Garlic Mustard is a biennial from Europe that forms dense stands in shady, woodland areas. It forms a rosette its first year and flowers its second year. These plants have chemicals that they release into the soil to discourage the growth of other plants. They have heart-shaped, bright green, and toothed leaves that run all the way up the stem. Their small, white flowers are found in clusters at the top of the stem. The flowers form seed pods that break open in the fall, spraying seeds into the surrounding area. The plant is hairless and has a shallow root system. Management strategies include hand pulling, weed whipping, and herbicide treatments to prevent the development of mature seed.

Native plant alternatives include  Jack-in-the-Pulpit and Canada Anemone!
Pollinator of the Month
Mining bee
Photo by Heather Holm
Andrena spp.

Range : worldwide 
Habitat : fields, gardens, woodland edges, open areas
Identification : These are solitary, medium sized, ground nesting bees. Their bodies are usually covered in gold or white hairs. Many species have bands of hairs on their abdomens. 
Pollination :  Jacob's ladder, milkweed species, wild geranium, butterfly milkweed, black-eyed Susan, golden Alexander, goldenrod species, aster species, boneset, and more!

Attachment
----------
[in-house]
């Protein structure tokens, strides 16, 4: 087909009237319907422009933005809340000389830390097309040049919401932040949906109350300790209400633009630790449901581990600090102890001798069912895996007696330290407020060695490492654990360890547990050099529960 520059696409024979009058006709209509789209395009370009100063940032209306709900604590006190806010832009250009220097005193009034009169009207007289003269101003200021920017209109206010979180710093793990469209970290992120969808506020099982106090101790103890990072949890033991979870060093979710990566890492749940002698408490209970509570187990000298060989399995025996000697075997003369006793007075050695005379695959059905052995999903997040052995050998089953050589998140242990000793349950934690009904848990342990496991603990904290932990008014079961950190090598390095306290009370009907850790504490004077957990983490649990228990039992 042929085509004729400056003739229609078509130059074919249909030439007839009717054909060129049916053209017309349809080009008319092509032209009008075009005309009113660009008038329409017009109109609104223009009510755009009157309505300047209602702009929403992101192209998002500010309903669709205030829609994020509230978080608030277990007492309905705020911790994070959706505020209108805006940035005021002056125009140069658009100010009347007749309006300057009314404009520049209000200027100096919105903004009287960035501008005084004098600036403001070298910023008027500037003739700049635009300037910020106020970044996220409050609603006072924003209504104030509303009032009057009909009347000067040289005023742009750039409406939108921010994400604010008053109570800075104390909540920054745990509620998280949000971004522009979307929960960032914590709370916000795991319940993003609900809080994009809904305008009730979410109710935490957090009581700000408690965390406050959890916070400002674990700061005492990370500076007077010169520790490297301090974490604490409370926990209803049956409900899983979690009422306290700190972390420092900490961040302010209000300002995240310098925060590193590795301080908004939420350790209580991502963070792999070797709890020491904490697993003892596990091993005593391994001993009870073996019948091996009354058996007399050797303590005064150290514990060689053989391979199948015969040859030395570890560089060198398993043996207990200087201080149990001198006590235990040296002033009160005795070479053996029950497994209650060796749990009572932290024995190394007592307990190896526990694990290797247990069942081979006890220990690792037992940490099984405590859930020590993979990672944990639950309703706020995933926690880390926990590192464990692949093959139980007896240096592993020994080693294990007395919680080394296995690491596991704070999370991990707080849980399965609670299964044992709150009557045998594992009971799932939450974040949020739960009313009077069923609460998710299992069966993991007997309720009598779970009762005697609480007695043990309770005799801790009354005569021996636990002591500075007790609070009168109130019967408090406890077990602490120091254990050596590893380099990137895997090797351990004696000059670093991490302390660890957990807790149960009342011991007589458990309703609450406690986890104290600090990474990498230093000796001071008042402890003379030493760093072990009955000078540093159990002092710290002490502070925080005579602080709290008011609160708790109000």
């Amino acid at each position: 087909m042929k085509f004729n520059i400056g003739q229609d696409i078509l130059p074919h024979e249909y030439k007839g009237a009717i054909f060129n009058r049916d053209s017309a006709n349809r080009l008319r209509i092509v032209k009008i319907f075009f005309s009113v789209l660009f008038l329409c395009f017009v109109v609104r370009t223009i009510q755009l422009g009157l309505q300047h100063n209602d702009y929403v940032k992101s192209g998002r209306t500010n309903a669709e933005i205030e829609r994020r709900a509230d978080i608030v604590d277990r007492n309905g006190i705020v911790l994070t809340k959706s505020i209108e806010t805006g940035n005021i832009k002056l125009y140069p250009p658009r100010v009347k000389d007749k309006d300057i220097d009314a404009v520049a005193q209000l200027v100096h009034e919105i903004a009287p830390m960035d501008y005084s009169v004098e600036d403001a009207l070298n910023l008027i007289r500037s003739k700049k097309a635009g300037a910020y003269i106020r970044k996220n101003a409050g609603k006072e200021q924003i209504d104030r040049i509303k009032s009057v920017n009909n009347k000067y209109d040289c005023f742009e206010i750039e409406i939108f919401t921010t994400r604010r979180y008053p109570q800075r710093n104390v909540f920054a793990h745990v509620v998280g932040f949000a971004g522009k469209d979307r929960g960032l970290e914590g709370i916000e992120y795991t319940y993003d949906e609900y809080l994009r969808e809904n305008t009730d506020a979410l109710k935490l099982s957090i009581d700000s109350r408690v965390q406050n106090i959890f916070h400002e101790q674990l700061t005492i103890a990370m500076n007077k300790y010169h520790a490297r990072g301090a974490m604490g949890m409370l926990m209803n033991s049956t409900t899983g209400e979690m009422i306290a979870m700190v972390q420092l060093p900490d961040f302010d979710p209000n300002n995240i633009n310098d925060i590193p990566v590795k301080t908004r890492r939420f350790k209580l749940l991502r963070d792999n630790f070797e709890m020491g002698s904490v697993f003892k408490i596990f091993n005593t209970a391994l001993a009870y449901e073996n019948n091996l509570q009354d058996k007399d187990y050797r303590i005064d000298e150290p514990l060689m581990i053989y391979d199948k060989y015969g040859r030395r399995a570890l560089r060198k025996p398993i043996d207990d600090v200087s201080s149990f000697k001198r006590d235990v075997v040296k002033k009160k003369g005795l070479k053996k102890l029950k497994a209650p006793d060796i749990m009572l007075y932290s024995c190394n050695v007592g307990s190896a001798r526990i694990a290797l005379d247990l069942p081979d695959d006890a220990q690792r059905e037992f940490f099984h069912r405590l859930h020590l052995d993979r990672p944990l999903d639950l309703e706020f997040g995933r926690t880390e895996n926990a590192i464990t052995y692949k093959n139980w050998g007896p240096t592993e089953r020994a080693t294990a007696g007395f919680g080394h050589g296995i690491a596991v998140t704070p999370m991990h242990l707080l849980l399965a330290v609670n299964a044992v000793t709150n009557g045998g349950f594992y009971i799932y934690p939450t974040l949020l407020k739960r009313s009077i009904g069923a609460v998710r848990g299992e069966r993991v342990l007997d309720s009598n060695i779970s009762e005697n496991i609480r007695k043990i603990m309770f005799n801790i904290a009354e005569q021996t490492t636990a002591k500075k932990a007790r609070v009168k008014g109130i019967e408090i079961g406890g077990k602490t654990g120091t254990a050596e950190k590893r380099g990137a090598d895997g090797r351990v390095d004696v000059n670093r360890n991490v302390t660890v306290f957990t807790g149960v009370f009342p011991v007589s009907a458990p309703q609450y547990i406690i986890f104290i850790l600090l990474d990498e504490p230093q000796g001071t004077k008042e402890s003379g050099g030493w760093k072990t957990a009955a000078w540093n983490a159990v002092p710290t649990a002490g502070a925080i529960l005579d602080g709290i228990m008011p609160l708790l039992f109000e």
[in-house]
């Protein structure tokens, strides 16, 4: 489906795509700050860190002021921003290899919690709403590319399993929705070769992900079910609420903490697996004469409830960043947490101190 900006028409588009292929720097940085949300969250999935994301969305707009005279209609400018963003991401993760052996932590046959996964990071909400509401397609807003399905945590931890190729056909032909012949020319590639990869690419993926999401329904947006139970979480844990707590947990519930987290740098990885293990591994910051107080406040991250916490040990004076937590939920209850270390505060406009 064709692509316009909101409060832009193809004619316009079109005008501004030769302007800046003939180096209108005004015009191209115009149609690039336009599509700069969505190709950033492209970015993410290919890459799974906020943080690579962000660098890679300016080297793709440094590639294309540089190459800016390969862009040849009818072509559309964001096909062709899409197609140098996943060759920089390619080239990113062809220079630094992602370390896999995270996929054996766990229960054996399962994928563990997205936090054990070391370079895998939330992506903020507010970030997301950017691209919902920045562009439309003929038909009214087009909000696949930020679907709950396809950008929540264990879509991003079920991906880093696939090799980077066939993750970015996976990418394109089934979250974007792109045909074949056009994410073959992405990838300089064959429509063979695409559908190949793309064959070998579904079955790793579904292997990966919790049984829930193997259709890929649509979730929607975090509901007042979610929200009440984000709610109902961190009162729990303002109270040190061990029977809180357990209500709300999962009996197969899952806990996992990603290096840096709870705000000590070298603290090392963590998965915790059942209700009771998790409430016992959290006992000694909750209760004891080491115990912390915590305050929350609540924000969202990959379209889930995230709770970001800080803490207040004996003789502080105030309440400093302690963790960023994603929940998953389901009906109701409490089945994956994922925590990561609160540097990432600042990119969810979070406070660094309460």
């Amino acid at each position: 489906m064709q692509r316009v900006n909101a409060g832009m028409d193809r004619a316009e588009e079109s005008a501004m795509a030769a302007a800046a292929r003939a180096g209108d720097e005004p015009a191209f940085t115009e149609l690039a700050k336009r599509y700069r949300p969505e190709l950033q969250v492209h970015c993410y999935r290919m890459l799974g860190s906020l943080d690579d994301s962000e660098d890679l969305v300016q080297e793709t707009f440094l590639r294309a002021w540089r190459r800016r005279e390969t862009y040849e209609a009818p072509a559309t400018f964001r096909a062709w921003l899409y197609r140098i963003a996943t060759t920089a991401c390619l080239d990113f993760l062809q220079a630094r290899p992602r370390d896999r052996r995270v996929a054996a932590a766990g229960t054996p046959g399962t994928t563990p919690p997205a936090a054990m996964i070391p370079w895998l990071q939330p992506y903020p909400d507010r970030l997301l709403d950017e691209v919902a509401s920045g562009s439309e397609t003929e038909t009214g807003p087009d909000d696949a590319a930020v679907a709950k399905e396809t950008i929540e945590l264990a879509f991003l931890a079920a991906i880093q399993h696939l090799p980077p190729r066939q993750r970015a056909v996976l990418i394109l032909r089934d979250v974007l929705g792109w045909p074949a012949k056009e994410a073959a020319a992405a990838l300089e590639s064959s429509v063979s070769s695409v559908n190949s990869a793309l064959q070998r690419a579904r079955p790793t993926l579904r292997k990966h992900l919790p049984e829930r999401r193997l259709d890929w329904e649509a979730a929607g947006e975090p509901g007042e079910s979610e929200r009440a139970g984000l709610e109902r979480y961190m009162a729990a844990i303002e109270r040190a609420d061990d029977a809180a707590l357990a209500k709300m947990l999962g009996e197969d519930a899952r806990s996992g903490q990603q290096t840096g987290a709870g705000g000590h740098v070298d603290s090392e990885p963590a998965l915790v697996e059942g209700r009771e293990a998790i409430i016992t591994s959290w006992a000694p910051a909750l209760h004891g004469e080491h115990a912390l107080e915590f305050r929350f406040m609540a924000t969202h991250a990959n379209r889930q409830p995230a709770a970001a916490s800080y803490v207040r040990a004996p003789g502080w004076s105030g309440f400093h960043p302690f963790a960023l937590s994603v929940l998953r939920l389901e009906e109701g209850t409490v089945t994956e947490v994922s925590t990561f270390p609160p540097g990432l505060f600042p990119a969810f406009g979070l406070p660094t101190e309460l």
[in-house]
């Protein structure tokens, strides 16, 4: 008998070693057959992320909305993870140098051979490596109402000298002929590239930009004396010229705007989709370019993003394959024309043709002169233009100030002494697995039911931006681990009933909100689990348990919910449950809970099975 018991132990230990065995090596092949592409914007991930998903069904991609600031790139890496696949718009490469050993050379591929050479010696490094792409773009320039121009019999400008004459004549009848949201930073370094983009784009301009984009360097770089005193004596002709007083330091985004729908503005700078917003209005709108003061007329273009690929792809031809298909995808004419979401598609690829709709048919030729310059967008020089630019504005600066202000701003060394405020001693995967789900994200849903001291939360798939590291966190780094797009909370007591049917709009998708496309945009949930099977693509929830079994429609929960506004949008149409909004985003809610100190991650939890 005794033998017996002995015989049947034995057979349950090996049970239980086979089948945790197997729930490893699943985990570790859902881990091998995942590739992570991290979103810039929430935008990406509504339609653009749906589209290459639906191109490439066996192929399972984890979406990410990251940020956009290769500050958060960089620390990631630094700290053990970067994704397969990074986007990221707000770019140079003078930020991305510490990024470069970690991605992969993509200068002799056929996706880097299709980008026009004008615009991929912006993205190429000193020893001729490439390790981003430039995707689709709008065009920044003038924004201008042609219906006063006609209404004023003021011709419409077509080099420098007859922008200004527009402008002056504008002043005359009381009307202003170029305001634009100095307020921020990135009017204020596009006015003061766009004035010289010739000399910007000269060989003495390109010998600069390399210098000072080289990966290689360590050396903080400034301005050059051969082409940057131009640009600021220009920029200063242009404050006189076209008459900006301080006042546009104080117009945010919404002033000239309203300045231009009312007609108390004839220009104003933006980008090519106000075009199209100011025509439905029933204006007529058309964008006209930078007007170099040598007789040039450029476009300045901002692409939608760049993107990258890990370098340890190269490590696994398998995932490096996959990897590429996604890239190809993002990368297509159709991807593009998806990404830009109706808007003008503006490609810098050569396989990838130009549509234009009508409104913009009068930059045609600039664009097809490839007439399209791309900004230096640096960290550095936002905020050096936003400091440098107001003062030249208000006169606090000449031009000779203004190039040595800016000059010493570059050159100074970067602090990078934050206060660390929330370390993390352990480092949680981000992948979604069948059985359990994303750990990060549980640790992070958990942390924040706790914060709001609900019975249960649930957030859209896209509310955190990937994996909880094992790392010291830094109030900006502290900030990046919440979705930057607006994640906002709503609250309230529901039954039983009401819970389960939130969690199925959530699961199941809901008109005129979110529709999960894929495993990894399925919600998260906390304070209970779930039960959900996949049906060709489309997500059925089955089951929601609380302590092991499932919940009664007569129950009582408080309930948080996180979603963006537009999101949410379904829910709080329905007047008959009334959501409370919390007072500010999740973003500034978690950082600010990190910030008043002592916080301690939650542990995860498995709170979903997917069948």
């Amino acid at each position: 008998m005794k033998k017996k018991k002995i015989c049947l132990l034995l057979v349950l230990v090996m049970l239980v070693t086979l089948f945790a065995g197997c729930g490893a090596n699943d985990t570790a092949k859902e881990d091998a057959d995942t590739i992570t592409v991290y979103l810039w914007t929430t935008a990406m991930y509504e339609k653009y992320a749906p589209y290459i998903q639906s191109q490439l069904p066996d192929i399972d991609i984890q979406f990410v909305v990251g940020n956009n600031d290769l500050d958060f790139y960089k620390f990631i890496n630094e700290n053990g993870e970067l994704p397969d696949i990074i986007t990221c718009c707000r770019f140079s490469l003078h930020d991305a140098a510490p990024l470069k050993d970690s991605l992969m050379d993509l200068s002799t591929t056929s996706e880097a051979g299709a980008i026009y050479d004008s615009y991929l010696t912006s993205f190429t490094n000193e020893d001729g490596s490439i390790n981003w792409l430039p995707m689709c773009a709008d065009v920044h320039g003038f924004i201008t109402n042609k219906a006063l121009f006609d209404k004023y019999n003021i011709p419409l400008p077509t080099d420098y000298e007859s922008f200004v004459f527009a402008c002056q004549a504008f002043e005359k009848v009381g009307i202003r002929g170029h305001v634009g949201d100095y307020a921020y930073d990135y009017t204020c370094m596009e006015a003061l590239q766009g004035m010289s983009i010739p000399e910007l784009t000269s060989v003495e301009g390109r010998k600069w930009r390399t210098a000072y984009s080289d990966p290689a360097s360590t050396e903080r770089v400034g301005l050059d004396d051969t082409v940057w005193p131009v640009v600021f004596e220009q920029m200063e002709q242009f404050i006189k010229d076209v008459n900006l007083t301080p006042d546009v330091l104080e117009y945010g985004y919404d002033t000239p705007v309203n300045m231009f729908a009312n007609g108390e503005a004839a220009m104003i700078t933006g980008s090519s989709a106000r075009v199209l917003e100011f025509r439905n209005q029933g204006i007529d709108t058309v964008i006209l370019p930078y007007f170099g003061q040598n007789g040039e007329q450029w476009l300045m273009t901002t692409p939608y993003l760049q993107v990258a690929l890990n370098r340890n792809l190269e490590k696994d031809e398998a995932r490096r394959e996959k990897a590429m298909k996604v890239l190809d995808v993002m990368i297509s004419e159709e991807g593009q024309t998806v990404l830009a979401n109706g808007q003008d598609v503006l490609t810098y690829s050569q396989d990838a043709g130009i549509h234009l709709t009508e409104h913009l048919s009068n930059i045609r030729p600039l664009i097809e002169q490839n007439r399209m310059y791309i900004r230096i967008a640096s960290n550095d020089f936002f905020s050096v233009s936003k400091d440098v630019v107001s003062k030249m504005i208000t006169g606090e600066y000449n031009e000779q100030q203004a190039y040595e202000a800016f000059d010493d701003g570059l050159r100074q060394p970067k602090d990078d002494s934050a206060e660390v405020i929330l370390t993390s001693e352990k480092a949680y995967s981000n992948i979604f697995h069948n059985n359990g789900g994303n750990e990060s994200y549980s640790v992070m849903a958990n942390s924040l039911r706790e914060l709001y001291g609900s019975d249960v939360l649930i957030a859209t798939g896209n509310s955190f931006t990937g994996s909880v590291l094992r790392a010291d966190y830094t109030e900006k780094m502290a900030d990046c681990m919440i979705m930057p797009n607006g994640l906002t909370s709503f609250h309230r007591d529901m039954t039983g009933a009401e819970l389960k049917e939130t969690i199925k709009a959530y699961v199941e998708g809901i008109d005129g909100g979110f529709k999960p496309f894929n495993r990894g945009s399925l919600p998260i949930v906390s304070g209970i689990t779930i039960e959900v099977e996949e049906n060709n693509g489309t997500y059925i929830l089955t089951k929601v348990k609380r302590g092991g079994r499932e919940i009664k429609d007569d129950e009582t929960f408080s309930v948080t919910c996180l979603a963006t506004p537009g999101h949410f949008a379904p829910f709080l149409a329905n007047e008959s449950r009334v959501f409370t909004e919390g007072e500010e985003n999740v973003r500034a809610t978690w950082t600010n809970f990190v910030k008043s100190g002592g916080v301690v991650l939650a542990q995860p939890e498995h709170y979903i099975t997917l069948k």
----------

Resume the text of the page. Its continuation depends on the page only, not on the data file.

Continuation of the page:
April 2018 Issue
Our Company
Retail Nursery News
Our retail nursery will reopen Wednesday May 16th 2018!

Our retail nursery address is:
1480 County Rd. 90  Independence MN 55359

Have any questions? Contact our greenhouse manager Jill at

Click and visit our website for current
Minnnesota Native Plant Brand ensures that plant species are native to Minnesota. 
Upcoming Events
Come visit us at these events!

Minnesota Native Plant Society 2018 Annual Symposium
'Old Growth Forests'
Sat. April 21st
Minnesota Landscape Arboretum

Eden Prairie's Arbor Day Walk and     Green Fair 
Sat. April 28th
Staring Lake Park
5 Plants For...
Spring Pollinators!
The pollinators will be back soon and they are going to need some food! Here are some early bloomers to plant to help out!

1. Wild Geranium
(Geranium maculatum)

2. Marsh Marigold
( Caltha palustris)

3. Jacob's Ladder
( Polemonium reptans)

4. Wild Ginger
( Asarum canadense)

5. Prairie Smoke
(Geum triflorum)

 Want to learn more about these native plants? Click Here to visit our website!

Mystery Plant of the Month!
Test your plant ID skills!

Here is another native plant that blooms in the spring, can you tell what it is?
Need another clue?
Take a closer look at this part of its interesting looking flower.
Visit our Facebook page to see if you're right!